You can help prevent corruption

We understand that it's hard to stand up and report wrongdoing, which is why we treat every complaint with confidentiality. There are also a number of options to protect your privacy when you report corruption.

Speaking up and making a complaint helps to:

  • expose corrupt activities and risks that may otherwise remain hidden
  • keep the public sector honest, transparent and accountable
  • provide assurances that dishonest practices are disrupted and stopped
  • ensure that public sector employees act in the public interest.

Are you a public sector employee?

Because corruption is – by its nature – secretive and difficult to detect, you are best placed to identify suspicious conduct by other employees in your organisation or involving external parties like contractors or suppliers.

You have an obligation to report corruption

If you work for a state government department or agency, a council or for an MP, you have obligations to your employer, your colleagues and the general public to report any wrongdoing. Be aware of the standards expected of you as a public sector employee:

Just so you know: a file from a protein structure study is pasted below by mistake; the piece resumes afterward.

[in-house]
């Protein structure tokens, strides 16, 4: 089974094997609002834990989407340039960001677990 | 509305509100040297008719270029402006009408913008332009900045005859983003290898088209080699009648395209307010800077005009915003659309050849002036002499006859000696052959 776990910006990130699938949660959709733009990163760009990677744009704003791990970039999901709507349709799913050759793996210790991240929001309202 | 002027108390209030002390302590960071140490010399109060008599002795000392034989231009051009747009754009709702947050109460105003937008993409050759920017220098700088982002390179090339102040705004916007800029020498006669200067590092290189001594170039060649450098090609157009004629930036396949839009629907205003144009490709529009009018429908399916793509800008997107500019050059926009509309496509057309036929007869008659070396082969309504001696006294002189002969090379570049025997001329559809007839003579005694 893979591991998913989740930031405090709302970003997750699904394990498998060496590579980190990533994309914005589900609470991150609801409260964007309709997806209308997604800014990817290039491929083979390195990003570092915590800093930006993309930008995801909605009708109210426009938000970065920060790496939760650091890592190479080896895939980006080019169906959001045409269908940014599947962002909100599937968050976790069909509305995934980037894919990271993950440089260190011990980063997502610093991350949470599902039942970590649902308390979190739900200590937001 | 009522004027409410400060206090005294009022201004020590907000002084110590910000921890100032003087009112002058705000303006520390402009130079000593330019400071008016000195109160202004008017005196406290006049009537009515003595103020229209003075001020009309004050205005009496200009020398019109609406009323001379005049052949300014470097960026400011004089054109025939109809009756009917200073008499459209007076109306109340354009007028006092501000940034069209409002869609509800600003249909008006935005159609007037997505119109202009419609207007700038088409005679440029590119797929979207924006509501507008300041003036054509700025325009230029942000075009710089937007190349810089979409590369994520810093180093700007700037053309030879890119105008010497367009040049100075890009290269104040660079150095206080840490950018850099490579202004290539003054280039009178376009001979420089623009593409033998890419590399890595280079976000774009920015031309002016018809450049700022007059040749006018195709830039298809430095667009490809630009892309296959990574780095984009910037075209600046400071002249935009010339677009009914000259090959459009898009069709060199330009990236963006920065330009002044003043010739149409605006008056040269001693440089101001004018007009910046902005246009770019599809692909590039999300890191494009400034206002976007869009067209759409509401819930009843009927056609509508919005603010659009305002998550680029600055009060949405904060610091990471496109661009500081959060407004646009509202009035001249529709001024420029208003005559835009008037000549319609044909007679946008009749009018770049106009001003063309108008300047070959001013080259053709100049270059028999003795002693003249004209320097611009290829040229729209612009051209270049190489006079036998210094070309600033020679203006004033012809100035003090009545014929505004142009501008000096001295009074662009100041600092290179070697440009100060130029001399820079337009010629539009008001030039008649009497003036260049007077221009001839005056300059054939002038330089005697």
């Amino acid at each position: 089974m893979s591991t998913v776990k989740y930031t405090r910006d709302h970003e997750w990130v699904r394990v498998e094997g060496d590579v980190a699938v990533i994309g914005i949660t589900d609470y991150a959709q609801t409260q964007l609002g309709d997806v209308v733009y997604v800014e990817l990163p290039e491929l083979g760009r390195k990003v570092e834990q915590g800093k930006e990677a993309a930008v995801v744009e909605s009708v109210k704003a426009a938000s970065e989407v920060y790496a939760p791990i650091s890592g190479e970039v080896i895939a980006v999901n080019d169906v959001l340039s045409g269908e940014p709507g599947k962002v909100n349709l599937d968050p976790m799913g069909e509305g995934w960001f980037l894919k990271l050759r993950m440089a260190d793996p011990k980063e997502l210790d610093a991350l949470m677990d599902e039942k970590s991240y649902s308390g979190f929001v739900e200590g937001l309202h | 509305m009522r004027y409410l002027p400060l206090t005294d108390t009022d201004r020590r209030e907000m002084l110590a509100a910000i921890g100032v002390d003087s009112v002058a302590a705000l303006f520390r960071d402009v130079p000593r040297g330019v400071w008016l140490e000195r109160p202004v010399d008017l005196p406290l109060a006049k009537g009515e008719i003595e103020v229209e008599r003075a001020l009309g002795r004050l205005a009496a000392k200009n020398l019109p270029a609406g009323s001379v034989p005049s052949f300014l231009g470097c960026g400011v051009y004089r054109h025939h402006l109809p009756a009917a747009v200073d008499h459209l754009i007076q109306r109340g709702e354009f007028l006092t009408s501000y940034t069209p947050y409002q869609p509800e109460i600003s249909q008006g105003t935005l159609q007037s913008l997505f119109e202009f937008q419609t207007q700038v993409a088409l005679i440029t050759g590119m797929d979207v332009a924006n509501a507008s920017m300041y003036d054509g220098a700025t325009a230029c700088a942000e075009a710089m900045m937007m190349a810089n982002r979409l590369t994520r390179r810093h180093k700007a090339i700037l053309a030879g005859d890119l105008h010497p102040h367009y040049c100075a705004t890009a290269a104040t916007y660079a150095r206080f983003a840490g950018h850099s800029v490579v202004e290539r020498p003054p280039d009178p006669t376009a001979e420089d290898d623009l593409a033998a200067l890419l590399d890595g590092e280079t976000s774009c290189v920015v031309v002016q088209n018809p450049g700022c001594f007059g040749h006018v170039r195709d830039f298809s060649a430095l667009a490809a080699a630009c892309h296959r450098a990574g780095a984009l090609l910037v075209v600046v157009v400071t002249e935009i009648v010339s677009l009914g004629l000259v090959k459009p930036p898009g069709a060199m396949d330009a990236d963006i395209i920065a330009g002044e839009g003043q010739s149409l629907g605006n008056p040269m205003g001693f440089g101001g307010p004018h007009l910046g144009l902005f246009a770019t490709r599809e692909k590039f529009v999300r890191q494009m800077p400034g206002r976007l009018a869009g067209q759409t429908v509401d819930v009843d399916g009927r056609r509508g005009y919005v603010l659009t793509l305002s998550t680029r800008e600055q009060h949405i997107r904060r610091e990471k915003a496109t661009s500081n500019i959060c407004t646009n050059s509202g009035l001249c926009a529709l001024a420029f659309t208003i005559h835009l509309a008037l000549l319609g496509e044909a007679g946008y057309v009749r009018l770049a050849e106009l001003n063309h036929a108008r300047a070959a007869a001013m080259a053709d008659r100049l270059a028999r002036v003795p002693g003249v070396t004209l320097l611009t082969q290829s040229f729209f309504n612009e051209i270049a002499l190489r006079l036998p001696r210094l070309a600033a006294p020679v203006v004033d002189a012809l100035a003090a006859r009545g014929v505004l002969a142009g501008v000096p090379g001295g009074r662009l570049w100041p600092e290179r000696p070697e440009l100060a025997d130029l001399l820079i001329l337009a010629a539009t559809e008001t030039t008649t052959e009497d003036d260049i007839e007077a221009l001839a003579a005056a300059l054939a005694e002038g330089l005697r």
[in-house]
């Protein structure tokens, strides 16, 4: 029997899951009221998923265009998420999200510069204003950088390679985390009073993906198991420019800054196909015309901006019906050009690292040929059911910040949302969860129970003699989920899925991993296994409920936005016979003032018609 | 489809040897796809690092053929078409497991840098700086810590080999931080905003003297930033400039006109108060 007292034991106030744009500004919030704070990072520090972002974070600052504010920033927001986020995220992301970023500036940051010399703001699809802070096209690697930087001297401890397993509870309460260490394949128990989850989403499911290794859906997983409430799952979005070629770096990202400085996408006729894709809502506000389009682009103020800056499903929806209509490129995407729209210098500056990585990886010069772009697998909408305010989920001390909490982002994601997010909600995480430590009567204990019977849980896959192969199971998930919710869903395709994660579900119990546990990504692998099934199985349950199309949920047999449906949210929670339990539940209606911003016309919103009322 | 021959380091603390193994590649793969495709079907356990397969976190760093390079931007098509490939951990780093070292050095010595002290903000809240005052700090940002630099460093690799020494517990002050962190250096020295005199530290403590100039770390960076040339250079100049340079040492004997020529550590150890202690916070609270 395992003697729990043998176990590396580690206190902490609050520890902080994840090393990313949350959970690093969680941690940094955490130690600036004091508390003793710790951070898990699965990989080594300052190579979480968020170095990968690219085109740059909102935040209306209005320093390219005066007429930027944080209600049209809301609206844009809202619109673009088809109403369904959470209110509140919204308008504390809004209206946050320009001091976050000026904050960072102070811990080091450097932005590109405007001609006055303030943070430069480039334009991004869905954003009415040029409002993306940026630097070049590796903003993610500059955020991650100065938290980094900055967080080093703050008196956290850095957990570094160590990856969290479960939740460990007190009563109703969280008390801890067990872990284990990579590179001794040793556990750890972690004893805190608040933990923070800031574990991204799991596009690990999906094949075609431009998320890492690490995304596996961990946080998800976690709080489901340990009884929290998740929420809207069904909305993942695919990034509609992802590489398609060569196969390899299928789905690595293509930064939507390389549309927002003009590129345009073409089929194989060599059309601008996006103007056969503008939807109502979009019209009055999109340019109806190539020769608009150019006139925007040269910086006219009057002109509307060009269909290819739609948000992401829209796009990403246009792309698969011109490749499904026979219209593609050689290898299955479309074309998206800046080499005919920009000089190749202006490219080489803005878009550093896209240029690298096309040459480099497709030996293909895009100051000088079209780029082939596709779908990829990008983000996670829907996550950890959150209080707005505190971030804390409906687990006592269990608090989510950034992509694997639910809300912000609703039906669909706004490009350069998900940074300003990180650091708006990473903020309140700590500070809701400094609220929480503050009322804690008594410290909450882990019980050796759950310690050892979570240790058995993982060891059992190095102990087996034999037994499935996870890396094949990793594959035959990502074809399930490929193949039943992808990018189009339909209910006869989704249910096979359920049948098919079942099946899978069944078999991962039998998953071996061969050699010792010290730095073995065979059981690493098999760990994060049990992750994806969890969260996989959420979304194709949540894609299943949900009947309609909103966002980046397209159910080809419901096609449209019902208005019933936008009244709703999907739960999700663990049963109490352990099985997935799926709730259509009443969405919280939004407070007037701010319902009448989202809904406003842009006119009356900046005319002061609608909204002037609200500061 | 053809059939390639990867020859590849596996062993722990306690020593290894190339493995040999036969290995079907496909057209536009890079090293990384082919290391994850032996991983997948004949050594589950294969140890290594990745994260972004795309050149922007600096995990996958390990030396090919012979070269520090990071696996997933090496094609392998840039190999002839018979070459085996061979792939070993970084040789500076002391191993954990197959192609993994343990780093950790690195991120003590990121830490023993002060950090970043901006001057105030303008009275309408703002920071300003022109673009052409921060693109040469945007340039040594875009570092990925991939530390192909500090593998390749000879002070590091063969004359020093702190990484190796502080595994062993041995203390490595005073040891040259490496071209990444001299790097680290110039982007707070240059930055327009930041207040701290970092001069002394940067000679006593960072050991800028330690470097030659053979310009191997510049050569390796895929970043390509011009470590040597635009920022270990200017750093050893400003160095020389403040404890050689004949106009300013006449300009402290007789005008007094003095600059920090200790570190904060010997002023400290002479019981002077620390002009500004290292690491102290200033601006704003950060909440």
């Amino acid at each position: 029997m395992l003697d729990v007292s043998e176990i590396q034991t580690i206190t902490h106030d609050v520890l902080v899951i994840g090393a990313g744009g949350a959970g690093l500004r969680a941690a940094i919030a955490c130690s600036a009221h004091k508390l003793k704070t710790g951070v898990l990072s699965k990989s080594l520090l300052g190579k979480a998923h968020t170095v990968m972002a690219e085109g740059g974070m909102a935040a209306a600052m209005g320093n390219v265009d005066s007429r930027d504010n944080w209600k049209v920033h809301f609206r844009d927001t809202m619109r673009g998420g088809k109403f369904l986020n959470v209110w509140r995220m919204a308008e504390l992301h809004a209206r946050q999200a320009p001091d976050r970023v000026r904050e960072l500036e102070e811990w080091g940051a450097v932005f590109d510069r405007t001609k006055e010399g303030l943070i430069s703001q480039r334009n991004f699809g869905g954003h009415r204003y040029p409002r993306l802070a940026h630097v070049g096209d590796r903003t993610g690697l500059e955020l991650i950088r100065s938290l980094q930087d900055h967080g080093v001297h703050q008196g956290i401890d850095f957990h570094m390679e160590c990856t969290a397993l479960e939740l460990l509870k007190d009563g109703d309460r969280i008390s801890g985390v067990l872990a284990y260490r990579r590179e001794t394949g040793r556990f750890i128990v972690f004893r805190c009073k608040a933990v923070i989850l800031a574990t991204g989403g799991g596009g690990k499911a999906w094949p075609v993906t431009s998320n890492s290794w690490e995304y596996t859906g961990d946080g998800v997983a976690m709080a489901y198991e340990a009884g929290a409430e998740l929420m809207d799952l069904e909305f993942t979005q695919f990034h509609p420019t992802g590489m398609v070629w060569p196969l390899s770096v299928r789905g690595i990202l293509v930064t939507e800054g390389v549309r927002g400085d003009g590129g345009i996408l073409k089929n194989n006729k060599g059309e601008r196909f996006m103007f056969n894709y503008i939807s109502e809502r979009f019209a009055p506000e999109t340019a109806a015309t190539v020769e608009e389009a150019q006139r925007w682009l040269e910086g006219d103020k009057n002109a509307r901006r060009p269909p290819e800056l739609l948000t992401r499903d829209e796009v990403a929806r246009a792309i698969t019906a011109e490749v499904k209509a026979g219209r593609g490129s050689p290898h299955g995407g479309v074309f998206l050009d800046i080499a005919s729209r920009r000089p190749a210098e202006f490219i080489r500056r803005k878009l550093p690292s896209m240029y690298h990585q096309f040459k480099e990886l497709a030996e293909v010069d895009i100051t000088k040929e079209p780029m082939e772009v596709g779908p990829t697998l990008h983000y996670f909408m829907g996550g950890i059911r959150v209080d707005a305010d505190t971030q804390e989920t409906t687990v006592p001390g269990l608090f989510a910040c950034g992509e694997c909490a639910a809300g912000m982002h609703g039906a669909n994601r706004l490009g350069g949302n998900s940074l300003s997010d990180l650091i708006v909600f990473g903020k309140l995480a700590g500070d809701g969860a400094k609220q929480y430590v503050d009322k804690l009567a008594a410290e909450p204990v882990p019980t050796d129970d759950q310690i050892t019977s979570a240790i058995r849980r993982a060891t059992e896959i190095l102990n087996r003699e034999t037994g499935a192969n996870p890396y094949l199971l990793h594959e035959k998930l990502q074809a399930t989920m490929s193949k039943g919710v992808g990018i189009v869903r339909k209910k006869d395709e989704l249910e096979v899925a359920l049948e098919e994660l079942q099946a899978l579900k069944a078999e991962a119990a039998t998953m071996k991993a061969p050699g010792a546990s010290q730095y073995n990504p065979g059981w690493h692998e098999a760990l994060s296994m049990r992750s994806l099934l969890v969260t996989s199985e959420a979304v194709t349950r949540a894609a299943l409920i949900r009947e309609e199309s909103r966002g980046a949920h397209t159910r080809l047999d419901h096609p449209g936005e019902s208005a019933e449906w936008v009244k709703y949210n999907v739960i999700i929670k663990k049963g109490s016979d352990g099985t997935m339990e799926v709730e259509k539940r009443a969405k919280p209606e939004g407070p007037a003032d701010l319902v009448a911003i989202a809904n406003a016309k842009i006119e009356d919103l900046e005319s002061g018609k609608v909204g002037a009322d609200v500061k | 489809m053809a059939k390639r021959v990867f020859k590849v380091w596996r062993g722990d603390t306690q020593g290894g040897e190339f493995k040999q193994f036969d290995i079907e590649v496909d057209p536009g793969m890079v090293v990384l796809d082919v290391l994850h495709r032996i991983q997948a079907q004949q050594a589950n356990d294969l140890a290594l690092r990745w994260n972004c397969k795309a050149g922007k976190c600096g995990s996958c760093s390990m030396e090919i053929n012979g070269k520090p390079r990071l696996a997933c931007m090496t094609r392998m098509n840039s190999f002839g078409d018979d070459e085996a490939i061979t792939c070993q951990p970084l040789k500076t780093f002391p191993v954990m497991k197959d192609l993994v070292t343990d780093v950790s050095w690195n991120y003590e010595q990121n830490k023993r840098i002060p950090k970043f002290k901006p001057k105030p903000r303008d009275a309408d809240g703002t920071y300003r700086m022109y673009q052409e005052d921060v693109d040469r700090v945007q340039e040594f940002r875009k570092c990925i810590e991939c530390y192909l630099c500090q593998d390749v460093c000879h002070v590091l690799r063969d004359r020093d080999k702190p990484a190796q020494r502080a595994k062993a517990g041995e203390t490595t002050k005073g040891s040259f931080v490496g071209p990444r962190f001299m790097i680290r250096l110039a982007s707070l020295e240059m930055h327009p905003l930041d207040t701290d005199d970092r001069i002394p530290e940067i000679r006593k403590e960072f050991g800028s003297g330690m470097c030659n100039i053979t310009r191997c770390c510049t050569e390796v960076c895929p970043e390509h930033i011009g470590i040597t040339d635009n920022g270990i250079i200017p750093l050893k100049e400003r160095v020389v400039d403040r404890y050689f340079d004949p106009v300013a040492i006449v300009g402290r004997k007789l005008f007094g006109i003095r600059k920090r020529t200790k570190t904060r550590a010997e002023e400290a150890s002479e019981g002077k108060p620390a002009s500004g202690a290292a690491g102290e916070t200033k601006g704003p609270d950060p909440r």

These standards can help you decide if the behaviour you have witnessed is corrupt.

Resources to help you in the workplace.

Public sector leaders are responsible for preventing corruption

If you are a manager or leader in the Victorian public sector, you must take responsibility for preventing corruption in your organisation.

 This is because you have the best understanding of your work environment in order to:

  • identify and mitigate the risks specific to your work area or organisation
  • promote public sector values with reference to the Public Administration Act, the Code of Conduct or local policies and procedures
  • engender a corruption-resistant culture.

Find out how your agency could be vulnerable.

Resources to help you in the workplace.

Mandatory notifications of corruption and police misconduct

The Chief Commissioner of Victoria Police must notify us of complaints about corrupt conduct or misconduct. Read more.

From 1 December 2016, heads of departments and councils (among other public bodies) will have to notify IBAC when they suspect corruption. Read more.